US 2991031 A
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Description (OCR text may contain errors)
July 4, 1961 IH. E. SEDERQUIST 2,991,031
SANITARY DISPOSAL BAG ASSEMBLY Filed Sept. 15, 1960 FIG. 7 INVENTOR.
8 Hat 202i 520 82 1/552,
United States Patent Ofifice 2,991,031 Patented July 4., 1961 2,991,031 SANITARY DISPOSAL BAG ASSEMBLY Hazel E. Sederquist, 158 Amherst St., Wethersfield, Conn. Filed Sept. 15, 1960, Ser. No. 56,270 Claims. (Cl. 248--99) This invention relates to a sanitary disposal bag and support therefor, and has for its objects to provide an aseptic receptacle and support of very simple, inexpensive construction for receiving, carrying and disposing of material of a contaminated nature; which may easily be installed at bedsides for personal use by patients in the event of nausea, or the like, and readily removed and closed for disposal of the content without danger of spilling. Other objects are to provide an aseptic disposal assembly which can be used in hospitals in place of a basin or the like, in the event of nausea and bleeding of the nose and mouth, or as an operating room accessory for surgery requiring irrigation of the nose or throat, or for holding emissions which require analysis for foreign content, or for carrying the same to a laboratory. Further objects are to provide an aseptic receptable which may be used as an emergency ice bag, or for carrying water, or for receiving antiseptic solutions for soaking the hands or feet, or for holding bandages and the like, or which may be placed over plaster casts on the hands or feet to prevent soiling thereof. Another object is to provide an assembly of the foregoing kind which is inexpensive enough to be furnished by hotels and transportation systems for use by its clientele when necessary. Another object is to provide an assembly of such construction that the receptacle may be removed from the support and be folded up in a very small compact package to be carried in a bag or pocket, so that it may be available for use by travelers when stricken in public places or in transit. Still other objects are to provide an aseptic receptacle which may be made of material inexpensive enough to be thrown away, after one use, or of a material sufficiently durable to be washed and reused.
As herein shown, the assembly comprises a support having an inner part adapted to be lodged between a bed mattress and its supporting frame and an outer part adapted to project laterally from the bed to support a flexible bag in suspension, with its mouth adjacent the edge of the bed and substantially at the level thereof, including a loop, a limb at the outer end of the outer part having a reversely bent portion mounting the loop above the support, a flexible bag, a substantially inelastic member at the mouth of the bag of sufficient size to be forced over the loop yet, in its relaxed state, of a diameter slightly less than that of the loop thus being adapted to lie at the underside of the loop between it and the outer part to hold the entire marginal edge of the bag folded outwardly over and downwardly around the loop, the substantially inelastic member being disengageable from the loop and operable, when the bag is removed, by crowding of the mouth toward one end of the member, thereby constricting the mouth, to prevent escape of the content of the bag. The inner part is constituted by a pair of diverging legs which lie in a plane parallel to the plane of the loop so as to hold the latter in a horizontal plane and the mouth of the bag has a hollow seam, peripherally of it, with an opening at one place within which is disposed the substantially inelastic member, with a portion of it accessible through the opening. The inelastic member may be a cord of solid or hollow transverse section.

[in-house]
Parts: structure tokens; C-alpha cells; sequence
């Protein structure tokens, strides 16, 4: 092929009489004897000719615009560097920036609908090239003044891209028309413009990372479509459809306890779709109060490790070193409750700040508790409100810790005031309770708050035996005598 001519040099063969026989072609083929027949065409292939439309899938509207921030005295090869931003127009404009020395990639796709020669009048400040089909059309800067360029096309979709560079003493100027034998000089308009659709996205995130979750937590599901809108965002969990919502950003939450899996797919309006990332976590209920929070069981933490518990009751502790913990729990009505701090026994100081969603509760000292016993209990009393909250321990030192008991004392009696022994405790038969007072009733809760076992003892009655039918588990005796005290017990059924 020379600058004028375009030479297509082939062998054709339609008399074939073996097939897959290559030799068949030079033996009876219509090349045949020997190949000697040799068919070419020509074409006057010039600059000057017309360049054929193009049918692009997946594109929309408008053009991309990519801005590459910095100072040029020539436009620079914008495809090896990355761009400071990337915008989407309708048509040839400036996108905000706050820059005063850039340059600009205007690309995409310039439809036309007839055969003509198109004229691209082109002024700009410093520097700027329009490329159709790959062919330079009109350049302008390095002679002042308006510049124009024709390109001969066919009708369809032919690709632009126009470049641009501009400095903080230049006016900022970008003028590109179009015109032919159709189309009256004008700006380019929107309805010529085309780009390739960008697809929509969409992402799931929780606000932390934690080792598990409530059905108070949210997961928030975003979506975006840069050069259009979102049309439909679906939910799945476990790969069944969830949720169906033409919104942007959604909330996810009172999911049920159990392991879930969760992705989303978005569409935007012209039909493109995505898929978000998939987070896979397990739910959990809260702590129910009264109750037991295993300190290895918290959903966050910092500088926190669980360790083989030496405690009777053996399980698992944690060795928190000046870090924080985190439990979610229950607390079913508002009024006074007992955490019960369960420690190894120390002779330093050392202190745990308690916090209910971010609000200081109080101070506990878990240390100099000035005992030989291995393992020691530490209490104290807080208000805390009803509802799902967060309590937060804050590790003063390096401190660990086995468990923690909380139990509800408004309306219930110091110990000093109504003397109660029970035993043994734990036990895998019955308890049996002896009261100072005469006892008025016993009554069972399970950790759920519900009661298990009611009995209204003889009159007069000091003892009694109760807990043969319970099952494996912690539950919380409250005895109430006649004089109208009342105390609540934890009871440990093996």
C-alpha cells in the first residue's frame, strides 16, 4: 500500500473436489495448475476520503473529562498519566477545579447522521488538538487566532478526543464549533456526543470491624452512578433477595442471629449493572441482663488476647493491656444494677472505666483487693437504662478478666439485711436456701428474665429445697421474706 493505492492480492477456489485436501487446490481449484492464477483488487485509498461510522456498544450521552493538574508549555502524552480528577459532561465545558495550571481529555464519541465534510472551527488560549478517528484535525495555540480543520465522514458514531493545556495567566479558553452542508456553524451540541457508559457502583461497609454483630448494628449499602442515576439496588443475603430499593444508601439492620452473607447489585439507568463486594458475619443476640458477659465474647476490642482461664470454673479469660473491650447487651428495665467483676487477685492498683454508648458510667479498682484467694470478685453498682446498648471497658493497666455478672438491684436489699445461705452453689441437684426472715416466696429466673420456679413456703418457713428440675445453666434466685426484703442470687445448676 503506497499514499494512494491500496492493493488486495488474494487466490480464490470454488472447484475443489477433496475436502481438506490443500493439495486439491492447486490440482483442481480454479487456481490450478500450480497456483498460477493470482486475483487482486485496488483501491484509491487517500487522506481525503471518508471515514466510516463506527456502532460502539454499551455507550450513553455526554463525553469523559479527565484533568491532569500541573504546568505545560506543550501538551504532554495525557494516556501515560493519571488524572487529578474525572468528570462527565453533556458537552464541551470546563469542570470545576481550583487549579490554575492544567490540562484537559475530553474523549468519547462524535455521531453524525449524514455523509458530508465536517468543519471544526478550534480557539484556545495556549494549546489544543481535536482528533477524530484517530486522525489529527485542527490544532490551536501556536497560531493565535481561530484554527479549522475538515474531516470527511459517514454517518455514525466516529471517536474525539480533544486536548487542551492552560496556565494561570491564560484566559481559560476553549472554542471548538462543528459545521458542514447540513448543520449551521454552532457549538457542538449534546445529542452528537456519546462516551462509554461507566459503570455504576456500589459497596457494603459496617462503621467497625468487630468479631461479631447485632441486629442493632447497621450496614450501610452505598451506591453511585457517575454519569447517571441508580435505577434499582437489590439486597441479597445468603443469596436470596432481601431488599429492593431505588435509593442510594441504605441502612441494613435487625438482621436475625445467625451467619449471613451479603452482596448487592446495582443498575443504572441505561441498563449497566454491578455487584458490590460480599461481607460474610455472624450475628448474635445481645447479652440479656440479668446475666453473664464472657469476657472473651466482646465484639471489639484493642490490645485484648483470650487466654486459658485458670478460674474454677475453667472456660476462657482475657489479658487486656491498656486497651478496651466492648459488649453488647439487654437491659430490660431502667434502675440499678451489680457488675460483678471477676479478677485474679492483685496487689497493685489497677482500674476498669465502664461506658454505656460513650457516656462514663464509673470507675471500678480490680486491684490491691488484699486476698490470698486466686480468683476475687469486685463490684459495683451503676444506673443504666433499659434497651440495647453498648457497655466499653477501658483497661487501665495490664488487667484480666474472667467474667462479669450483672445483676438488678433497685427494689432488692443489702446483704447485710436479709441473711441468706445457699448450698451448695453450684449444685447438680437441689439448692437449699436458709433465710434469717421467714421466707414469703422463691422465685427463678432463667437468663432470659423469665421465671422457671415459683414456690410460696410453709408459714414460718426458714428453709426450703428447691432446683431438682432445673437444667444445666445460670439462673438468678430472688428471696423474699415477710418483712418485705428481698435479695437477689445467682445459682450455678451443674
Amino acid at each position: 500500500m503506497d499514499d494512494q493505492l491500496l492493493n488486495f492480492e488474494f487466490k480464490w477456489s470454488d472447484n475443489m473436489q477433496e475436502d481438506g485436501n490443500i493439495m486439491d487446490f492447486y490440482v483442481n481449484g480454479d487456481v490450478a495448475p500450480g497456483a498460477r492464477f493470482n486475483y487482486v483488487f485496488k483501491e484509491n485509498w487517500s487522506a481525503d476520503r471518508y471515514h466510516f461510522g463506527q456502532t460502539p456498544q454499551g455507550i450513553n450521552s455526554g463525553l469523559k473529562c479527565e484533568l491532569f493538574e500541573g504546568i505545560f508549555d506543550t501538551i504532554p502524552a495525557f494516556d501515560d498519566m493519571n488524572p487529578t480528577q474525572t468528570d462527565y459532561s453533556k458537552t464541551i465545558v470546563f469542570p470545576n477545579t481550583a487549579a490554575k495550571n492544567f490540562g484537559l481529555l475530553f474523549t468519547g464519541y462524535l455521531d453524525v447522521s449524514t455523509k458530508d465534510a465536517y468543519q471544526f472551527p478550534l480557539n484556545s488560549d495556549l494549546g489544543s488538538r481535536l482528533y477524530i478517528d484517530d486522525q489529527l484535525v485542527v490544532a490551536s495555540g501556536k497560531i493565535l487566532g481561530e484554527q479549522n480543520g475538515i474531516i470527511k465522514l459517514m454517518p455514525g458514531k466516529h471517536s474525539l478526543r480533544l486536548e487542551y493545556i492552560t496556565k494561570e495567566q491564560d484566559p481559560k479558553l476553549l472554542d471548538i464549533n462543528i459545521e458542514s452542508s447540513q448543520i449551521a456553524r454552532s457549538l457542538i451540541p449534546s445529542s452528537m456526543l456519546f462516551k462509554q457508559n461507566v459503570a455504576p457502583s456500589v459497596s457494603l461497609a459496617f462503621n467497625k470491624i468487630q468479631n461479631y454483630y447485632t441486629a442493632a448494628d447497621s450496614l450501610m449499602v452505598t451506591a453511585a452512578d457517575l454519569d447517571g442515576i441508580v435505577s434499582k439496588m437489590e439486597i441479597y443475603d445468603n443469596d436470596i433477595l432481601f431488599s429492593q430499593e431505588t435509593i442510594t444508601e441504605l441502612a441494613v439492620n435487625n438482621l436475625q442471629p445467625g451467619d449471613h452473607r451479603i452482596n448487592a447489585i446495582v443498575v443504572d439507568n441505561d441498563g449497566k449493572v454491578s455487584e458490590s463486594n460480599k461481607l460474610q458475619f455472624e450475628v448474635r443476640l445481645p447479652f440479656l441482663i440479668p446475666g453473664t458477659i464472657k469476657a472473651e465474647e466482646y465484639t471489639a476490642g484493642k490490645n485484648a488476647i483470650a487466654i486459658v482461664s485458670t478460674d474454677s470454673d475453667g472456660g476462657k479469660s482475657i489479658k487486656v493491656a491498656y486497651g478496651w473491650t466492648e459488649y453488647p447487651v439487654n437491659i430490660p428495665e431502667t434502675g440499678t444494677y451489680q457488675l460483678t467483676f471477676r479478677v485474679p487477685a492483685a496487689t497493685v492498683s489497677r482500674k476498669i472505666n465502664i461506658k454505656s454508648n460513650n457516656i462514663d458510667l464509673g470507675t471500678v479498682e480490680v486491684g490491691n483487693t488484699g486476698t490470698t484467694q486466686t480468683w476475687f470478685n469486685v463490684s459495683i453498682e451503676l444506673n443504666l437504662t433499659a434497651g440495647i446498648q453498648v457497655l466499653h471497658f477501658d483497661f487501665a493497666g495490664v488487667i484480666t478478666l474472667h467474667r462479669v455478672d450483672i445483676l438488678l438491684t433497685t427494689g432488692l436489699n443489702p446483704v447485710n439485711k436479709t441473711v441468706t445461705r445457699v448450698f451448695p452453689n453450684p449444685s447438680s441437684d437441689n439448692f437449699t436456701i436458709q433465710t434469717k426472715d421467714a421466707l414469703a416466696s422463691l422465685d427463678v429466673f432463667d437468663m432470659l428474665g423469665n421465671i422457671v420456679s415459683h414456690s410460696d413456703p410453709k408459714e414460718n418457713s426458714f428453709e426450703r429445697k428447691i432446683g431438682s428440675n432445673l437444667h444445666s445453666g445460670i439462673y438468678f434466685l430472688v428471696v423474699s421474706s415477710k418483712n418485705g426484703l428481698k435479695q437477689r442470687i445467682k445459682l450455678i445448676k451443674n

The invention will now be described in greater detail with reference to the accompanying drawings wherein:
FIG. 1 is a perspective view of a hospital bed showing the disposal assembly installed between the mattress and its supporting frame adjacent the head of the bed;
FIG. 2 is a plan view to much larger scale of the supporting frame of the assembly;
FIG. 3 is an elevation of the same scale showing the bag mounted on the frame;
FIG. 4 is a section through a hollow, substantially inelastic cord;
FIG. 5 is a section through a solid, substantially inelastic cord;
FIG. 6 is a fragmentary elevation of the reversely bent limb at the outer end of the outer part, showing the loop in section;
FIG. 7 is a fragmentary section of a portion of the mouth of the bag, showing the hem with an opening through which the substantially inelastic member may be drawn; and
FIG. 8 is an elevation of the bag removed from the frame with its mouth closed.
For the purpose of illustration, but without limitation, the disposal assembly is shown herein for use at bedsides. Referring to the drawings, the disposal assembly shown at 10 (FIG. 1), has a rigid shank 12 with diverging legs 14 at one end, adapted to be lodged between the mattress and the supporting frame therefor, to hold a loop 16 at the other end in a horizontal plane laterally of the bed, but close to it, and substantially at the level of the bed. To firmly anchor the legs in place so that they will not slip outwardly enlarged eyes 18 are formed at the extremities of the legs. Preferably the eyes are disposed in planes at right angles to the plane of the loop. At the outer end of the shank 12 there is an upstanding, rearwardly bent limb 20. The limb 20 is substantially parallel to the shank and its rear end supports the ring 16, so that the latter lies in a plane above the shank and parallel thereto. While the support is shown herein for holding the bag at bedsides, it also provides a handle for carrying the bag for transporting the content to a place for examination or disposal.
The support may conveniently be made of a single piece of stiff wire bent to form a ring and to leave a sutficient length at each end to form the limb 20, the shank 12 and the legs 14, the double portions of the wire forming these sections afiording a rigidity and stiffness which suflices to support the bag in spite of its weight when partially or wholly filled. Preferably the portions of the wire forming the shank are twisted to augment its strength.